International Nuclear Event Scale  

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The International Nuclear and Radiological Event Scale (INES) was introduced in 1990 by the International Atomic Energy Agency (IAEA) in order to enable prompt communication of safety-significant information in case of nuclear accidents.

The scale is intended to be logarithmic, similar to the moment magnitude scale that is used to describe the comparative magnitude of earthquakes. Each increasing level represents an accident approximately ten times more severe than the previous level. Compared to earthquakes, where the event intensity can be quantitatively evaluated, the level of severity of a man-made disaster, such as a nuclear accident, is more subject to interpretation. Because of the difficulty of interpreting, the INES level of an incident is assigned well after the incident occurs. Therefore, the scale has a very limited ability to assist in disaster-aid deployment.

As INES ratings are not assigned by a central body, high-profile nuclear incidents are sometimes assigned INES ratings by the operator, by the formal body of the country, but also by scientific institutes, international authorities or other experts which may lead to confusion as to the actual severity.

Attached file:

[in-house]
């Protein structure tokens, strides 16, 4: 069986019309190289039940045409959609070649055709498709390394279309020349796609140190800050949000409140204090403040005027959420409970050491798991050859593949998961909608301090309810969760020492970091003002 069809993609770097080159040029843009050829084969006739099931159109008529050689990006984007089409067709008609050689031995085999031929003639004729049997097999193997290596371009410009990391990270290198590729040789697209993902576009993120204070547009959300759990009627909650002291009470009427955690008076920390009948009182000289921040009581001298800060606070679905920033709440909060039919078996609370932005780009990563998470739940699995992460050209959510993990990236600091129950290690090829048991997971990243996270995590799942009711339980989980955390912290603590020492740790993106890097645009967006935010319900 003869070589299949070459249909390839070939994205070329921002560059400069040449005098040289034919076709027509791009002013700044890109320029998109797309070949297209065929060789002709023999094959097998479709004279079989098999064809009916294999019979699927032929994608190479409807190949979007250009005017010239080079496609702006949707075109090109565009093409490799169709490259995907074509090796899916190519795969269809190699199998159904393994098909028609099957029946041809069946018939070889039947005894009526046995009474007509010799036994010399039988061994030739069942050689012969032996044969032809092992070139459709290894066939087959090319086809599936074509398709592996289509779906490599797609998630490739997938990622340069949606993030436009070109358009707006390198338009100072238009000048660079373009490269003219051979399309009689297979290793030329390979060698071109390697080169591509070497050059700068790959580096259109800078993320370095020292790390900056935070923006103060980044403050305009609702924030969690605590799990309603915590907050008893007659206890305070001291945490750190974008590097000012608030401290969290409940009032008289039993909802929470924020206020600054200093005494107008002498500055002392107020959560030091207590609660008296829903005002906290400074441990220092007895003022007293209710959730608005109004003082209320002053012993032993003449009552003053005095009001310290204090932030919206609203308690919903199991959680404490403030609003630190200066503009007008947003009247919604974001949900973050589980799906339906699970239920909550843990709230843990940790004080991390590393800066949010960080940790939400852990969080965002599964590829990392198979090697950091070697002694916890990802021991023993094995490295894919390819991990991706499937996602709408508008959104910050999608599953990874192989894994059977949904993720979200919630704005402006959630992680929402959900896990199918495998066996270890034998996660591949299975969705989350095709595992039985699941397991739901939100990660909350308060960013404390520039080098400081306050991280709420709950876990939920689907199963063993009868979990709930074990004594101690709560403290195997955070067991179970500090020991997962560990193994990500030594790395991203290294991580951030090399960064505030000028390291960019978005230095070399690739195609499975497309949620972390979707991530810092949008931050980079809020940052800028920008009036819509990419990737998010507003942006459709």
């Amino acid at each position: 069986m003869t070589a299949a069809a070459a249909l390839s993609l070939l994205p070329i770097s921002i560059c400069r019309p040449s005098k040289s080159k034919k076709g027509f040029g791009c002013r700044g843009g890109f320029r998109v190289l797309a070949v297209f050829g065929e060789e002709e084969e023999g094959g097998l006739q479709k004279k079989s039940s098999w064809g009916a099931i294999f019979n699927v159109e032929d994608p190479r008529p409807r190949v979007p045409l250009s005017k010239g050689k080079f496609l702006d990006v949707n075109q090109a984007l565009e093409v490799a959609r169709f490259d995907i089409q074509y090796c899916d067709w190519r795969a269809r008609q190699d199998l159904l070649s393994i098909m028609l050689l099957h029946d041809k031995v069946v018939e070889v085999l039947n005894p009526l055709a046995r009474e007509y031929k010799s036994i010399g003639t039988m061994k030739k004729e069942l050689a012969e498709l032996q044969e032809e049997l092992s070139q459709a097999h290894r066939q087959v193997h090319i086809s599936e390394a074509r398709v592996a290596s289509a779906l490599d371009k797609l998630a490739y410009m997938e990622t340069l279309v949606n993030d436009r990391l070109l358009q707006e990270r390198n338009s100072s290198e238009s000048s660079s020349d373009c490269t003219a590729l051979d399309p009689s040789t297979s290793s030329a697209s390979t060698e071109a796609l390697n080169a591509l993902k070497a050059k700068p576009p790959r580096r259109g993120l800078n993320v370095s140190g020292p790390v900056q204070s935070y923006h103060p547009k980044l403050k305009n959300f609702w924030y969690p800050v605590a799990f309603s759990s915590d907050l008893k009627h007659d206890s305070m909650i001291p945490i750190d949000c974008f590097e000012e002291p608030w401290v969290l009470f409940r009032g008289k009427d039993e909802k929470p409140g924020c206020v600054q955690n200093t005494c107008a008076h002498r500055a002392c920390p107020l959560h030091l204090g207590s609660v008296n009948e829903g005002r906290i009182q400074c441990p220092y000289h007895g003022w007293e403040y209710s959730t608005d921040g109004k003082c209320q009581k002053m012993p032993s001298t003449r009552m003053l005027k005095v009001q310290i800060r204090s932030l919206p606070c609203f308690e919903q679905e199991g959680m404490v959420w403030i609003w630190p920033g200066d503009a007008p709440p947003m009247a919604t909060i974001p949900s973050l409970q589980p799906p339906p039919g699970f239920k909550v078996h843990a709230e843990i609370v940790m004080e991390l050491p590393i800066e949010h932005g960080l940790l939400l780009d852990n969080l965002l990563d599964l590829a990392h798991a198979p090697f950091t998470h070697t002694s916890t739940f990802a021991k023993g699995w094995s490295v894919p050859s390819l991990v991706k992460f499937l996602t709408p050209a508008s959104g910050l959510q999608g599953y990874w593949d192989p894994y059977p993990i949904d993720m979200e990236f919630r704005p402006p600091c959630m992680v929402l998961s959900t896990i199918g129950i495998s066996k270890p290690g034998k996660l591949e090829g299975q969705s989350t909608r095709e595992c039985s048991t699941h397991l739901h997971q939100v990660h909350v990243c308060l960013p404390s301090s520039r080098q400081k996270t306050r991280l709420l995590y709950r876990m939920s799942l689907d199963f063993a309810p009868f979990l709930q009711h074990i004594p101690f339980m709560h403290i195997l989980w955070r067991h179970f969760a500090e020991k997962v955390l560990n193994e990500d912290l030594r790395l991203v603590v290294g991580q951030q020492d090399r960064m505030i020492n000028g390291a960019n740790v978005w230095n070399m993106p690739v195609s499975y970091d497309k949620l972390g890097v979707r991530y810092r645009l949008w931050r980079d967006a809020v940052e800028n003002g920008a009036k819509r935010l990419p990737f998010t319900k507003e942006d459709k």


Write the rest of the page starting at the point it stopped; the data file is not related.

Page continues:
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Unless indicated otherwise, the text in this article is either based on Wikipedia article "International Nuclear Event Scale" or another language Wikipedia page thereof used under the terms of the GNU Free Documentation License; or on research by Jahsonic and friends. See Art and Popular Culture's copyright notice.

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